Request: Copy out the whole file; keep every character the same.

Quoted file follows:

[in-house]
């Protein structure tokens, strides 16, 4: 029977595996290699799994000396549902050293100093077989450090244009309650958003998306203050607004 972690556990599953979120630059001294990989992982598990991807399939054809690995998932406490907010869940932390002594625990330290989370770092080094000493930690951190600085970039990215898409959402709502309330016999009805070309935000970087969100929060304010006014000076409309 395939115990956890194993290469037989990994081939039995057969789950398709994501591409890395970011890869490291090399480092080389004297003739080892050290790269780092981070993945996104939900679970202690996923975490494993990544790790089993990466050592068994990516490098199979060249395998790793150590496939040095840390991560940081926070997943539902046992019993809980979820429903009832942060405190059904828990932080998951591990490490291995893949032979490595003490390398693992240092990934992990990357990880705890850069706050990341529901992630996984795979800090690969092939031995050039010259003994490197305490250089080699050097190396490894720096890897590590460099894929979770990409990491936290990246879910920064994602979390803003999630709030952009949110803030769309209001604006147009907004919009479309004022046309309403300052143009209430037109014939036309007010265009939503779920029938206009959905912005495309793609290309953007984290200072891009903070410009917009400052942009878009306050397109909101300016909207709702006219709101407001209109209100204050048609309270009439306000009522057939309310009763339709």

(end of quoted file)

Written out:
[in-house]
């Protein structure tokens, strides 16, 4: 029977595996290699799994000396549902050293100093077989450090244009309650958003998306203050607004 972690556990599953979120630059001294990989992982598990991807399939054809690995998932406490907010869940932390002594625990330290989370770092080094000493930690951190600085970039990215898409959402709502309330016999009805070309935000970087969100929060304010006014000076409309 395939115990956890194993290469037989990994081939039995057969789950398709994501591409890395970011890869490291090399480092080389004297003739080892050290790269780092981070993945996104939900679970202690996923975490494993990544790790089993990466050592068994990516490098199979060249395998790793150590496939040095840390991560940081926070997943539902046992019993809980979820429903009832942060405190059904828990932080998951591990490490291995893949032979490595003490390398693992240092990934992990990357990880705890850069706050990341529901992630996984795979800090690969092939031995050039010259003994490197305490250089080699050097190396490894720096890897590590460099894929979770990409990491936290990246879910920064994602979390803003999630709030952009949110803030769309209001604006147009907004919009479309004022046309309403300052143009209430037109014939036309007010265009939503779920029938206009959905912005495309793609290309953007984290200072891009903070410009917009400052942009878009306050397109909101300016909207709702006219709101407001209109209100204050048609309270009439306000009522057939309310009763339709």